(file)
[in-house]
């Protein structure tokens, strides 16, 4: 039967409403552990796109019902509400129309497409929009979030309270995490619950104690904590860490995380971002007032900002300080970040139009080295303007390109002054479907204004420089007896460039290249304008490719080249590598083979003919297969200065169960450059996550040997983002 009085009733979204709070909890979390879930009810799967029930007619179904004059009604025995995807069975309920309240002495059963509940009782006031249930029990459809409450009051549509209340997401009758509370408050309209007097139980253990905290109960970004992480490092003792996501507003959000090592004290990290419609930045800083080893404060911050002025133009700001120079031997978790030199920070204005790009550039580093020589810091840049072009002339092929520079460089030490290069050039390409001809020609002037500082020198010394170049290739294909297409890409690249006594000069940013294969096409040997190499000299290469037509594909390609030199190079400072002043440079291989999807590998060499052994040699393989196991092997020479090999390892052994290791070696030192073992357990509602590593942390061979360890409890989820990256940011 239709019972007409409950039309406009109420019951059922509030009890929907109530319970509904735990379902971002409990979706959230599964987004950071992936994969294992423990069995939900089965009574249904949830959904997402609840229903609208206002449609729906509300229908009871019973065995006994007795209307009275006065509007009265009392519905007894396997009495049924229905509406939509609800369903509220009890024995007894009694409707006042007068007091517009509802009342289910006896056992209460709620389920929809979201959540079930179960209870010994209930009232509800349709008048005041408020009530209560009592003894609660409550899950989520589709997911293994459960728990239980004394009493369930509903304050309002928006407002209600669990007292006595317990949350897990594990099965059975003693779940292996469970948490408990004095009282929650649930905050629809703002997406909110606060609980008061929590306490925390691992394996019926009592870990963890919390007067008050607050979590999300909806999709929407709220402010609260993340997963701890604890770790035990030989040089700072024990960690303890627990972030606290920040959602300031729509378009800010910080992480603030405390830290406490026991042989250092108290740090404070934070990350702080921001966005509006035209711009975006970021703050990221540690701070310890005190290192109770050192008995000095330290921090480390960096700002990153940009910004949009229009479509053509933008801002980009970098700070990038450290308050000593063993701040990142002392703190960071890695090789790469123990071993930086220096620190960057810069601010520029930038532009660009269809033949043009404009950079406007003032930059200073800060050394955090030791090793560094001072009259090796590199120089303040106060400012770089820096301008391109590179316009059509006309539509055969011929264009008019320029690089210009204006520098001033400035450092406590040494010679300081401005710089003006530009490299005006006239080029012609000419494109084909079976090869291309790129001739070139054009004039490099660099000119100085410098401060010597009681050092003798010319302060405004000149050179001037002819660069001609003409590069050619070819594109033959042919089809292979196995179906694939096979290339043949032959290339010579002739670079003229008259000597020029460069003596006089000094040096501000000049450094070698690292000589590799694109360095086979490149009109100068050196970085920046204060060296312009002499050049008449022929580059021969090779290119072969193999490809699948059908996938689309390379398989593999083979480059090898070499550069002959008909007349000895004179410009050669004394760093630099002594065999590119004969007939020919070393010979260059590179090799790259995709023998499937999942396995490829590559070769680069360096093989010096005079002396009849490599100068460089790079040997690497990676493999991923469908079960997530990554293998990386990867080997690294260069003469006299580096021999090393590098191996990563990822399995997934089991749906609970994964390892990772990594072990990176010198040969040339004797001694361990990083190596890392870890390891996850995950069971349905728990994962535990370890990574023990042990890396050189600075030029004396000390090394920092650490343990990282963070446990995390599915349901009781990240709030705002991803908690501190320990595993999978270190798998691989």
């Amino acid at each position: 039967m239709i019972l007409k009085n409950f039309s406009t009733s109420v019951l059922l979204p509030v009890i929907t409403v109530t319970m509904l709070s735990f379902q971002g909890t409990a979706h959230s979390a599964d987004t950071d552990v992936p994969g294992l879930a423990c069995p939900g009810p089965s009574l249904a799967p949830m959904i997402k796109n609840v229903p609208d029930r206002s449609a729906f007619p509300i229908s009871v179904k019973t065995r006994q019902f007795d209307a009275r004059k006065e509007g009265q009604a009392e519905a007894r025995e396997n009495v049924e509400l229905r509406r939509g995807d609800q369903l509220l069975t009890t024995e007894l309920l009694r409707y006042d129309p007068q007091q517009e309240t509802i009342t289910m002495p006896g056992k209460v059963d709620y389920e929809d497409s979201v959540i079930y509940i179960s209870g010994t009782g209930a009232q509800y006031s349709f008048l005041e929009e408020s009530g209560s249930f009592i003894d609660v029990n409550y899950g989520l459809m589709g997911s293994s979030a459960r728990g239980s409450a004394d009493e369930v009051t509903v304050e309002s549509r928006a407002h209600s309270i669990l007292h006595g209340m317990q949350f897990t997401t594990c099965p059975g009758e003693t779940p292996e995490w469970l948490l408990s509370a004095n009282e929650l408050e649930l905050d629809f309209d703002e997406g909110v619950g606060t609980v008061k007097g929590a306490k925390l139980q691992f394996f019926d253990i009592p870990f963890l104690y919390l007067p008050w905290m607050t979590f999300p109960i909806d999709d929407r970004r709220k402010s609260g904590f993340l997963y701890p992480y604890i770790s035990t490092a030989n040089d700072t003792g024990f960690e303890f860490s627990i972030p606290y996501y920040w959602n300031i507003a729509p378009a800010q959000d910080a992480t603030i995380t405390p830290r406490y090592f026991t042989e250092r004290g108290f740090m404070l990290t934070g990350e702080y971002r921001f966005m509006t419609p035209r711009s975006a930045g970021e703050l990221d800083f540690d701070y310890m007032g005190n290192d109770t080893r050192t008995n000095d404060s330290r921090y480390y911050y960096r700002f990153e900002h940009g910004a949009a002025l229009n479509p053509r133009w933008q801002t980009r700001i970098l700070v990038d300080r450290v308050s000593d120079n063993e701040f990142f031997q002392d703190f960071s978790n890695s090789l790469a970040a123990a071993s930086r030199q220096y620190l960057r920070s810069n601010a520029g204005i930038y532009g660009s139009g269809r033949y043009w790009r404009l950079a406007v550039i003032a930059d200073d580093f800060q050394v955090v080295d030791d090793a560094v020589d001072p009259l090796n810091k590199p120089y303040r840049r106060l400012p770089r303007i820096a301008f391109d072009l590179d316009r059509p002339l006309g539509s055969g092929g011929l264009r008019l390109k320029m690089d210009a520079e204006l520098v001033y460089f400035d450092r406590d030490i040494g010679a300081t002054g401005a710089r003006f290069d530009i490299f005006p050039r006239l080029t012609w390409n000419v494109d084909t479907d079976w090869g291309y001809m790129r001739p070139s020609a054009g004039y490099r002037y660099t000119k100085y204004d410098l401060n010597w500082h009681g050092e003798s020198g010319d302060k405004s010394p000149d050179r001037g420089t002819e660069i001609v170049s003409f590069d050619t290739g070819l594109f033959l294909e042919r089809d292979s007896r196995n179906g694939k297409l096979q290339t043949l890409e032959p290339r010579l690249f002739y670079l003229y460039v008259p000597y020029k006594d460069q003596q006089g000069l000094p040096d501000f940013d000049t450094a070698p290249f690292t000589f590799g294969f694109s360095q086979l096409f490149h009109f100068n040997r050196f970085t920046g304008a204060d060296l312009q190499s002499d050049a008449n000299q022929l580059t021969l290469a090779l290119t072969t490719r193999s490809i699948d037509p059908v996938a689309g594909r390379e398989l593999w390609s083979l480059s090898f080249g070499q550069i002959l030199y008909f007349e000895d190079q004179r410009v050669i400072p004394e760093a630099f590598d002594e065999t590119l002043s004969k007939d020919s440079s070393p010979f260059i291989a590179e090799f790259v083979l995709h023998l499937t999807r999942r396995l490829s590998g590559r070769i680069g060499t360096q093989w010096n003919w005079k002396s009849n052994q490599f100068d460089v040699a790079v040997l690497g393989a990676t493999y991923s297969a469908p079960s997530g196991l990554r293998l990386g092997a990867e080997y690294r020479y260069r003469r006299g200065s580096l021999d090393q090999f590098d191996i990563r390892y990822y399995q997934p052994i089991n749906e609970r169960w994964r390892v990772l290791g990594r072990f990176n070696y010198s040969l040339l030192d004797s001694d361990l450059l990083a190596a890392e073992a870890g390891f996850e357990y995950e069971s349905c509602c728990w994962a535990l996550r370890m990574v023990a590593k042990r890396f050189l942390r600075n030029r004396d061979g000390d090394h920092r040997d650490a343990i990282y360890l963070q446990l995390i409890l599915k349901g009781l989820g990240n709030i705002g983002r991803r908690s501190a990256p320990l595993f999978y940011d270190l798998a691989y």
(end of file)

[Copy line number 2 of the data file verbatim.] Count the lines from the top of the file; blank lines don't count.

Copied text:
């Protein structure tokens, strides 16, 4: 039967409403552990796109019902509400129309497409929009979030309270995490619950104690904590860490995380971002007032900002300080970040139009080295303007390109002054479907204004420089007896460039290249304008490719080249590598083979003919297969200065169960450059996550040997983002 009085009733979204709070909890979390879930009810799967029930007619179904004059009604025995995807069975309920309240002495059963509940009782006031249930029990459809409450009051549509209340997401009758509370408050309209007097139980253990905290109960970004992480490092003792996501507003959000090592004290990290419609930045800083080893404060911050002025133009700001120079031997978790030199920070204005790009550039580093020589810091840049072009002339092929520079460089030490290069050039390409001809020609002037500082020198010394170049290739294909297409890409690249006594000069940013294969096409040997190499000299290469037509594909390609030199190079400072002043440079291989999807590998060499052994040699393989196991092997020479090999390892052994290791070696030192073992357990509602590593942390061979360890409890989820990256940011 239709019972007409409950039309406009109420019951059922509030009890929907109530319970509904735990379902971002409990979706959230599964987004950071992936994969294992423990069995939900089965009574249904949830959904997402609840229903609208206002449609729906509300229908009871019973065995006994007795209307009275006065509007009265009392519905007894396997009495049924229905509406939509609800369903509220009890024995007894009694409707006042007068007091517009509802009342289910006896056992209460709620389920929809979201959540079930179960209870010994209930009232509800349709008048005041408020009530209560009592003894609660409550899950989520589709997911293994459960728990239980004394009493369930509903304050309002928006407002209600669990007292006595317990949350897990594990099965059975003693779940292996469970948490408990004095009282929650649930905050629809703002997406909110606060609980008061929590306490925390691992394996019926009592870990963890919390007067008050607050979590999300909806999709929407709220402010609260993340997963701890604890770790035990030989040089700072024990960690303890627990972030606290920040959602300031729509378009800010910080992480603030405390830290406490026991042989250092108290740090404070934070990350702080921001966005509006035209711009975006970021703050990221540690701070310890005190290192109770050192008995000095330290921090480390960096700002990153940009910004949009229009479509053509933008801002980009970098700070990038450290308050000593063993701040990142002392703190960071890695090789790469123990071993930086220096620190960057810069601010520029930038532009660009269809033949043009404009950079406007003032930059200073800060050394955090030791090793560094001072009259090796590199120089303040106060400012770089820096301008391109590179316009059509006309539509055969011929264009008019320029690089210009204006520098001033400035450092406590040494010679300081401005710089003006530009490299005006006239080029012609000419494109084909079976090869291309790129001739070139054009004039490099660099000119100085410098401060010597009681050092003798010319302060405004000149050179001037002819660069001609003409590069050619070819594109033959042919089809292979196995179906694939096979290339043949032959290339010579002739670079003229008259000597020029460069003596006089000094040096501000000049450094070698690292000589590799694109360095086979490149009109100068050196970085920046204060060296312009002499050049008449022929580059021969090779290119072969193999490809699948059908996938689309390379398989593999083979480059090898070499550069002959008909007349000895004179410009050669004394760093630099002594065999590119004969007939020919070393010979260059590179090799790259995709023998499937999942396995490829590559070769680069360096093989010096005079002396009849490599100068460089790079040997690497990676493999991923469908079960997530990554293998990386990867080997690294260069003469006299580096021999090393590098191996990563990822399995997934089991749906609970994964390892990772990594072990990176010198040969040339004797001694361990990083190596890392870890390891996850995950069971349905728990994962535990370890990574023990042990890396050189600075030029004396000390090394920092650490343990990282963070446990995390599915349901009781990240709030705002991803908690501190320990595993999978270190798998691989």